Inside Kenya’s most expensive domestic flight
Anyone traveling by air between Mandera and Nairobi is forced to dig deeper into their pockets for the two hour flight.
This comes as Mandera-Nairobi route remains the most expensive for air travel in the country with a one-way ticket going for Sh17,000.
A number of travelers on the route Nation.Africa talked to complained of high ticket expenses, accusing the flight agencies in Mandera town and at Wilson Airport of extortion.
“I just do not understand why we are paying Sh17,000 to fly between Mandera and Nairobi when our neighbours in Wajir only pay Sh10,000,” Mr Ali Hassan said.
It is never easy to predict the ticket cost on this route because the price has never been constant, and in most cases the cost decided by brokers.
“We are faced with a lot of challenges that lead to high cost of flying. Apart from the high cost of jet fuel, the number of planes willing to fly on this route has also reduced, forcing us to transfer these additional costs to passengers,” Mr Abdisalan Birik, the proprietor Halgan Travel and Tours Agency in Mandera said.
The town has more than 15 registered travel agencies, all competing for the route.
Each agency has its own day to do business, according to Mr Birik.
The large number of middlemen has also led to high cost of ticketing in Mandera.
“We have so many brokers working for these travel agencies and this has contributed to the high cost of the ticket because each of these brokers has to be paid,” Mr Birik said.
He cited lack of many flights operating on the route for the high cost too.
“We are chartering a plane at Sh1.1 million now, which means an increase in the ticket cost. The plane has a capacity of 50 passengers but we are allowed only 45 passengers,” he said.
Before Kenyan traders resumed miraa business in Somalia, the Mandera route had a number flight companies operating on it but they later pulled out.
This left I-Fly and Freedom Airlines operating but the latter pulled out in October after one of its planes was forced to make an emergency landing in Wajir after developing mechanical problems mid-air.
“Since Freedom Airlines pulled out, we were left with I-Fly, meaning the demand has gone up and the ticket cost had to increase from Sh13,000 to Sh17,000,” Mr Birik said.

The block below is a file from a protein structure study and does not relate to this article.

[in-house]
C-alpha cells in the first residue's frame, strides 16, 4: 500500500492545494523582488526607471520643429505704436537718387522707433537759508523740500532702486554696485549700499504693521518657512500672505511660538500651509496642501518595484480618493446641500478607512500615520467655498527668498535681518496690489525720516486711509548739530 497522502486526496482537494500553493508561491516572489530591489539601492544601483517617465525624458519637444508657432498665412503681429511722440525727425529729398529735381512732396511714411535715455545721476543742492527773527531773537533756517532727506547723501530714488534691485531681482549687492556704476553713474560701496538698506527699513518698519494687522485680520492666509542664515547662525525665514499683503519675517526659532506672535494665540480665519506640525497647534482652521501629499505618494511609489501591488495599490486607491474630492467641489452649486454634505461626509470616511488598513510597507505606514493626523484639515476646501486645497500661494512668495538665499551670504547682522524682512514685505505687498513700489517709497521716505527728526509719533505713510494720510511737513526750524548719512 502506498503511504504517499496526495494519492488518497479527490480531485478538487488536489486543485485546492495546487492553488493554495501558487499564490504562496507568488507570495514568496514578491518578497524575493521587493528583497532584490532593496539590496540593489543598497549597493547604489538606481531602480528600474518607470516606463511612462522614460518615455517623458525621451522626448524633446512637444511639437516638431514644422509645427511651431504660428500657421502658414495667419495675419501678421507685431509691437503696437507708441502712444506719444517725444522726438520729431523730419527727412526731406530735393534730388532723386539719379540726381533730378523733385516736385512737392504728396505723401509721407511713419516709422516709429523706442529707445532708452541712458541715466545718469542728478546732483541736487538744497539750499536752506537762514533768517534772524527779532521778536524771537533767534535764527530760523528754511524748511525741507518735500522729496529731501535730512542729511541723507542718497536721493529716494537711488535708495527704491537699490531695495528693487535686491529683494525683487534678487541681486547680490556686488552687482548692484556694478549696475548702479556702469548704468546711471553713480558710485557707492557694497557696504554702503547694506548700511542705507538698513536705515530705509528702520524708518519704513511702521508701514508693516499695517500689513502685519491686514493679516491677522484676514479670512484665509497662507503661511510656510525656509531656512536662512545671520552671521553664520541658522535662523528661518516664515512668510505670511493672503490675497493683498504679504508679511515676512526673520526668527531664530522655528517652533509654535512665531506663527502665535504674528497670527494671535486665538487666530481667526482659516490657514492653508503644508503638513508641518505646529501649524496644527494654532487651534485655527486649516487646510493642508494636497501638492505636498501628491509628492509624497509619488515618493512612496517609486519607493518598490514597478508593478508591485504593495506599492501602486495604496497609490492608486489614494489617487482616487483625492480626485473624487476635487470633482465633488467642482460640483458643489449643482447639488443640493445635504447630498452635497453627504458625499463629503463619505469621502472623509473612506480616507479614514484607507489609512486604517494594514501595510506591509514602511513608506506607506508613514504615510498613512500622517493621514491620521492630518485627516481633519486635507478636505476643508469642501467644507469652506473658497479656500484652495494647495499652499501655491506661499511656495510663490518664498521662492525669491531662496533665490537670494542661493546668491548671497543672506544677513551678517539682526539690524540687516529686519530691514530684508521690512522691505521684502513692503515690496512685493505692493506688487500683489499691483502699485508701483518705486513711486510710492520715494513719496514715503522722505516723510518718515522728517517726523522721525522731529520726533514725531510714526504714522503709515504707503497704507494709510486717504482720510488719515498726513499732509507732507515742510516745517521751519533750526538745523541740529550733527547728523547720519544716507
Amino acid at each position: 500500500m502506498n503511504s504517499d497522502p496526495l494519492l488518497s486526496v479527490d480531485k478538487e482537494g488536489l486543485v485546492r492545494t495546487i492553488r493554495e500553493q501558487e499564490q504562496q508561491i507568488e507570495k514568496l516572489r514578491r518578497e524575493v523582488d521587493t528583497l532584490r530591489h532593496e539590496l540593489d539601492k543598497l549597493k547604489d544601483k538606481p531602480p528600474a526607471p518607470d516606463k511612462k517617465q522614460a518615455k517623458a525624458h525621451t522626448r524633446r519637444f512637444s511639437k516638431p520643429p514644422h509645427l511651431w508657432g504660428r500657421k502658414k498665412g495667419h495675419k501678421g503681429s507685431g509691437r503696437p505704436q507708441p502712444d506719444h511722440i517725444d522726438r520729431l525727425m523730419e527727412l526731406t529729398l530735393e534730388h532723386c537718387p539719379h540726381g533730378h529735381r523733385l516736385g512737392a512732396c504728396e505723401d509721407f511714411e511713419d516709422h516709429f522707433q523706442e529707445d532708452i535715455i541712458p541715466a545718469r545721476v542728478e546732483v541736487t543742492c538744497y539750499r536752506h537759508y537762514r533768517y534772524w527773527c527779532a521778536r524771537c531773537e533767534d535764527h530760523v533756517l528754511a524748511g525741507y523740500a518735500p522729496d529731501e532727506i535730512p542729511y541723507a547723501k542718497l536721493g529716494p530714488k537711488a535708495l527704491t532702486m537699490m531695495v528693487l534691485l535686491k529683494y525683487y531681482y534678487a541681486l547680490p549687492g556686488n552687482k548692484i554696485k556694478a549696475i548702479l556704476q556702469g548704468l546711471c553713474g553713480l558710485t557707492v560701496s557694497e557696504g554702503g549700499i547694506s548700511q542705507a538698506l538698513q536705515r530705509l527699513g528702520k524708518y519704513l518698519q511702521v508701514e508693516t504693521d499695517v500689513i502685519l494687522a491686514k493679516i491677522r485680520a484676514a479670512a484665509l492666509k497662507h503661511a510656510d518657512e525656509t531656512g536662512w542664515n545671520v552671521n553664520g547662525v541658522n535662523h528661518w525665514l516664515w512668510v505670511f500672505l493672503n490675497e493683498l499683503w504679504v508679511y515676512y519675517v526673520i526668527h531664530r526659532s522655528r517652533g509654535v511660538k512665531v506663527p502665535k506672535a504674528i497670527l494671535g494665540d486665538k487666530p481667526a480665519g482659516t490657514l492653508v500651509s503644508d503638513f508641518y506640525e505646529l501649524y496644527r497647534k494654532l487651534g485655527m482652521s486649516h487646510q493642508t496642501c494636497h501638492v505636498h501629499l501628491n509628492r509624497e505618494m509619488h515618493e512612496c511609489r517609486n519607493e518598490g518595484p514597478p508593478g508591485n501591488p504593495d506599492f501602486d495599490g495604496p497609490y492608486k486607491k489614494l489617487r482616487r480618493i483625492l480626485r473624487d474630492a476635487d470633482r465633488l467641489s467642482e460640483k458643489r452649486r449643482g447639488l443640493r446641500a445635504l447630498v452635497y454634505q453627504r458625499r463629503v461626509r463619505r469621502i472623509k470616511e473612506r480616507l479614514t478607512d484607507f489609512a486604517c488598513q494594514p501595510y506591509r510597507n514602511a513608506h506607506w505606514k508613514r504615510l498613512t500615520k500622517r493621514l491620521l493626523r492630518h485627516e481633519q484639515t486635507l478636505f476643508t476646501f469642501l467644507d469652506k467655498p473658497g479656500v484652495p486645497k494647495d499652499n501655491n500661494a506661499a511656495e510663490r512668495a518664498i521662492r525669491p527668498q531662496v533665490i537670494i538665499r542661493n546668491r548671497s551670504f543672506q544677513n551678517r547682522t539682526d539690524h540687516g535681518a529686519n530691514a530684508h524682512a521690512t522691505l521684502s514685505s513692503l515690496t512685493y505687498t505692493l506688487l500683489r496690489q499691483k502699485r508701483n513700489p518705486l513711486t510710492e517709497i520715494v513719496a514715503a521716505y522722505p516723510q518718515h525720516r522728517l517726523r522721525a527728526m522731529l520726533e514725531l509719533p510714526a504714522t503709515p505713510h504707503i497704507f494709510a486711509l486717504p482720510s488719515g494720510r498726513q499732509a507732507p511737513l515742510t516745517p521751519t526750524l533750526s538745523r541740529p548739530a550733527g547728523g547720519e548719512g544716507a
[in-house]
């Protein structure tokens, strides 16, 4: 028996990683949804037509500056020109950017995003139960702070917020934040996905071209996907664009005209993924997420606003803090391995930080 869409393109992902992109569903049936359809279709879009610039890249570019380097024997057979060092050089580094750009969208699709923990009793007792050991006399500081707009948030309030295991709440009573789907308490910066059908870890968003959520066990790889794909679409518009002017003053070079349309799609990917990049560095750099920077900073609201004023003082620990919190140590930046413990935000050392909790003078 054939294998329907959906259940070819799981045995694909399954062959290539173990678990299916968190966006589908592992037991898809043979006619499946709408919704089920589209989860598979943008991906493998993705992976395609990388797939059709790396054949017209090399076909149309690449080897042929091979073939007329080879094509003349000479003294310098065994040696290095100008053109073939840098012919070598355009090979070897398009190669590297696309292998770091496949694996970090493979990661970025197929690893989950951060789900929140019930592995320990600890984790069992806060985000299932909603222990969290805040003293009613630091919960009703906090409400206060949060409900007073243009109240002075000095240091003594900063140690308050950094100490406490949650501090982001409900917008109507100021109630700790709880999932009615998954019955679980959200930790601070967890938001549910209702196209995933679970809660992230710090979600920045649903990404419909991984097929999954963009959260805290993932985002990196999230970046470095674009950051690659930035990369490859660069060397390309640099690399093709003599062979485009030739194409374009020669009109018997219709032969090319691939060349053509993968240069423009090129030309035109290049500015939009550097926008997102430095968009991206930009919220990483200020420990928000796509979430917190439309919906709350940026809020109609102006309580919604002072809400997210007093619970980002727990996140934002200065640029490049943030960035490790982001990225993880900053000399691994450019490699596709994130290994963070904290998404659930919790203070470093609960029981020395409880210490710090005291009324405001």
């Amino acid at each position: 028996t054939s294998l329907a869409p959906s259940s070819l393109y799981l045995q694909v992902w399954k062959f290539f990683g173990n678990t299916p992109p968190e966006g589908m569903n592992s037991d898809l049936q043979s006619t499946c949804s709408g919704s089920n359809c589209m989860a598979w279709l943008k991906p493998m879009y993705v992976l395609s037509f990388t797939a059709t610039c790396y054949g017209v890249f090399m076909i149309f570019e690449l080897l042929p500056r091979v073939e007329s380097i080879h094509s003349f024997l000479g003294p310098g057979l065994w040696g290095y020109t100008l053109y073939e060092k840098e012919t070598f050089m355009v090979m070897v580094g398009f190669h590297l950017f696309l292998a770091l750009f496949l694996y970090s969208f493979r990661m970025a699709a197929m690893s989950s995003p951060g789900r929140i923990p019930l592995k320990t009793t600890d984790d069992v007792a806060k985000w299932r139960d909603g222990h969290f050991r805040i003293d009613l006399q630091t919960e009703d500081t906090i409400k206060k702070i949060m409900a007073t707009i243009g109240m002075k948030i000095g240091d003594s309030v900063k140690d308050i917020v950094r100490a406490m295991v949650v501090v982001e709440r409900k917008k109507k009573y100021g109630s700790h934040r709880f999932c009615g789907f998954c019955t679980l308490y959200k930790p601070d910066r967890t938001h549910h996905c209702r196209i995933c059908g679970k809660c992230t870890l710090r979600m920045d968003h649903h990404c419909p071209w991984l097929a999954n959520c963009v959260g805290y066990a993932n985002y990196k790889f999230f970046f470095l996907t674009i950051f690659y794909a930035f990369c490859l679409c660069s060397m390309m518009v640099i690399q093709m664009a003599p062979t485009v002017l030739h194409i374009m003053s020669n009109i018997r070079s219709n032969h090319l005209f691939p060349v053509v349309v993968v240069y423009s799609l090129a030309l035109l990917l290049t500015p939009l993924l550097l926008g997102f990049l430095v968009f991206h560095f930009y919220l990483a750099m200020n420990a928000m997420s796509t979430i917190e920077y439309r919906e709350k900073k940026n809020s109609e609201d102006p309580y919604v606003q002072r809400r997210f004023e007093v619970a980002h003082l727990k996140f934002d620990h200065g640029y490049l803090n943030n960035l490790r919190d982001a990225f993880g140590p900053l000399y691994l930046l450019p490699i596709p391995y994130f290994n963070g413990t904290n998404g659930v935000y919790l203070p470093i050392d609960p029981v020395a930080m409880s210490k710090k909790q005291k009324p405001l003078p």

According to Mr Birik, lack of an airport in Mandera has left residents with no option but to pay a steep price, for the few privately owned flights that come in and out of Mandera.
“We are operating from a military airstrip. A highly restricted area which comes with a lot of challenges,” he said.
Attempts by the Mandera County Government to build an International Airport on the outskirts of Mandera town flopped in 2015 after residents opposed the project on grounds that they risked losing their grazing fields.
At least Sh300 million spent for a feasibility study went down the drain following opposition by the local community.
Another multi million project to build an airport at Wargadud in Mandera South by the national government flopped too due to wrangling and in-fighting by the contractors and sub-contractors.
“I have decided to remain in Mandera for this long school holiday since I could not raise enough money to travel to Bungoma, my home county,” Mr Eliud Kisia, a teacher in Mandera said.
Just like flights, buses have also hiked the fares between Mandera and Nairobi.
“We are charging between Sh5,000 and Sh6,000 from Mandera to Nairobi at the moment because almost everyone is travelling out of Mandera,” Mr Hassan Ali, a bus booking agent in Mandera town said.
The most affected with high traveling expenses in Mandera are teachers and other government officers going to different parts of the country for December holidays.
Non-locals in the town have an option of travelling through Moyale to get to Nairobi safely or fly.
“I have been unable to raise the Sh17,000 air ticket but I will have to pay Sh5,000 to reach Moyale before I connect to Nairobi,” Ms Susan Wasike said.
The Mandera-Moyale-Nairobi route only has one bus after another company pulled out citing mechanical challenges.
“We are only left with the Moyale Liner bus on that route after Mandera Raha pulled out. The bus is fully booked until around December 20,” Mr Ali Hassan said.
The government banned non-locals from using the Mandera-Elwak-Wajir-Garissa-Nairobi route in 2016 due to terror attacks.
The road has at least four bus companies on it but they do not carry non-locals.
“It is risky having a non-local on board because every time we are stopped by the Al-shabaab militants, the non-local will be killed or abducted,” a bus conductor with one of the buses said, asking not to be named.
The much publicised but yet to be started multi-billion shillings Horn of Africa Gateway Development Project is giving hope to road users between Mandera and Nairobi.
The Isiolo – Mandera road traverses in a north-east direction from Isiolo town through Meru, Wajir and Mandera Counties.
According to Kenya National Highway Authority (KeNHA), the road will enhance connectivity between Kenya, Somalia and Ethiopia and improve the movement of people and goods and digital connectivity and access to social services to communities.